“Good posture” is more than an indication of whether you paid attention as a kid when your parents admonished you to “Stand up straighter” or “Don’t slump your shoulders like that”. Posture is the position in which you naturally hold your body when you are standing, sitting, and even lying down. “Good posture” is when you do this while maintaining the correct alignment of your body parts, supported by the right amounts of muscle tension against the pull of gravity.
Most of us normally give no thought to our posture. Our muscles tend to “do it for us,” without us even thinking about it. The problem with this largely unconscious process is that over time our muscles can become weak or improperly trained to hold our bodies in less than an optimum position. This is bad because proper posture helps us to keep our bones in correct alignment so that their supporting muscles are used correctly. Proper posture also reduces stress on our ligaments, and helps to prevent muscle strain and overuse disorders. Improper posture can have many negative effects on our general health, including excessive strain on our postural-support muscles, reduced lung capacity and chronic back or neck pain.
There are many exercises that can help strengthen your postural-support muscles, but the best approach to take if you want to improve your posture in a more systematic way is to see Dr. Ratio. He can analyze your posture and then prescribe a customized set of exercises to restore strength and balance to your postural-support muscles. Dr. Ratio can also make adjustments to your spine and other joints to eliminate abnormalities that encourage improper posture.
When using exercise to help improve your posture, it’s a good idea to follow a few simple guidelines.
- Focus first on core-strengthening exercises. That is, work to strengthen the sets of muscles around your waist and lower back, which do most of the work of maintaining proper posture. Don’t simply rely on old-fashioned “sit-ups,” however. Pilates, yoga, and the set of core-strengthening exercises recommended by the North American Spine Society are more effective, providing more benefits with less strain.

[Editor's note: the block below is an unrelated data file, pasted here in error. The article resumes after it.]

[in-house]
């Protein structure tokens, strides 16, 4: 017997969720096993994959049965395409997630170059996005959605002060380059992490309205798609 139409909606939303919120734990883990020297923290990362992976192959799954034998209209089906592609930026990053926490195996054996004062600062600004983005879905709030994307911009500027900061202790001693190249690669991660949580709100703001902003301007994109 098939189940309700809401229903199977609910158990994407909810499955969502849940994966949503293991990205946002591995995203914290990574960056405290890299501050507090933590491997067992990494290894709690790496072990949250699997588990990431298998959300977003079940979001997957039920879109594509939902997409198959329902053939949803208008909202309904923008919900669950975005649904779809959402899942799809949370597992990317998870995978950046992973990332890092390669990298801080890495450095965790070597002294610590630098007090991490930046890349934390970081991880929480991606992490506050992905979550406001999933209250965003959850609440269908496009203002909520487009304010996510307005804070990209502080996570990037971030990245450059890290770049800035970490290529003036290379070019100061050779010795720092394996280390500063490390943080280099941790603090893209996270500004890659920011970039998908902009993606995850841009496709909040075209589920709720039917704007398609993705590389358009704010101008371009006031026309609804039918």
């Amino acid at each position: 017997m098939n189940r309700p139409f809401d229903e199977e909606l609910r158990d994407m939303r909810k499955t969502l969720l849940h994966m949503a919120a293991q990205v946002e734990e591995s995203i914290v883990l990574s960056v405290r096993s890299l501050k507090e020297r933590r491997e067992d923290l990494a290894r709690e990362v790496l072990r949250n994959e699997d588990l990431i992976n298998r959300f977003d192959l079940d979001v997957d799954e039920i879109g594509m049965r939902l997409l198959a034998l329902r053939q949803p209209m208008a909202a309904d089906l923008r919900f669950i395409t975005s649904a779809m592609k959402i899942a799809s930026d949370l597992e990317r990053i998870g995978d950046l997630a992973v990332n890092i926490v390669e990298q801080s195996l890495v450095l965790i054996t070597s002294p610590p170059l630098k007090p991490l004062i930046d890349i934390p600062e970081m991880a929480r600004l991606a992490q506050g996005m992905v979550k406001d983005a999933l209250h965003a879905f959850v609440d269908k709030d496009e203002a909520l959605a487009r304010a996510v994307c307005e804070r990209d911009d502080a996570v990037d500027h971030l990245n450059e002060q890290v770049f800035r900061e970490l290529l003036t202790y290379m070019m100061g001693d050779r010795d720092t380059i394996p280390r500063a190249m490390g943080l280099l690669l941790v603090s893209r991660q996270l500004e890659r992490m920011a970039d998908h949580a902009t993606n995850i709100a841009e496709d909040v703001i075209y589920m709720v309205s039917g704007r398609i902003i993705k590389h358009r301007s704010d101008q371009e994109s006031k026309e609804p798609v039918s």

- Keep these core-strengthening exercises safe. Practice the single-leg lifts, crunches or “curl-ups,” and crossovers slowly and with controlled motions, avoiding the tendency to “overdo it.” Pull your abdominal muscles in (up and towards the spine) as you exercise, and breathe normally. Start with a low number of repetitions tailored to your current fitness level and increase the number only as you grow stronger.
- Perform shoulder and neck exercises to strengthen your upper body. Weak shoulder muscles are the most common cause of “slumped shoulders.” Also, stiff muscles in the neck and upper back can aggravate and perpetuate poor posture.
- Strengthen your hips and pelvis. Exercises such as anterior pelvic tilts strengthen your hip and butt muscles, which are essential to enabling you to stand and walk with correct posture.
- Don’t forget your feet. Good posture and a healthy musculoskeletal system start from the ground up. You should work with Dr. Ratio on this one, especially if he has indicated that you suffer from either “pigeon toes” or “duck feet,” meaning that your feet point at an angle either inward or outward, rather than straight ahead. Chiropractic adjustments can help to correct this, but there are also exercises that can strengthen your muscles to correct these conditions, and allow you to stand and walk more normally.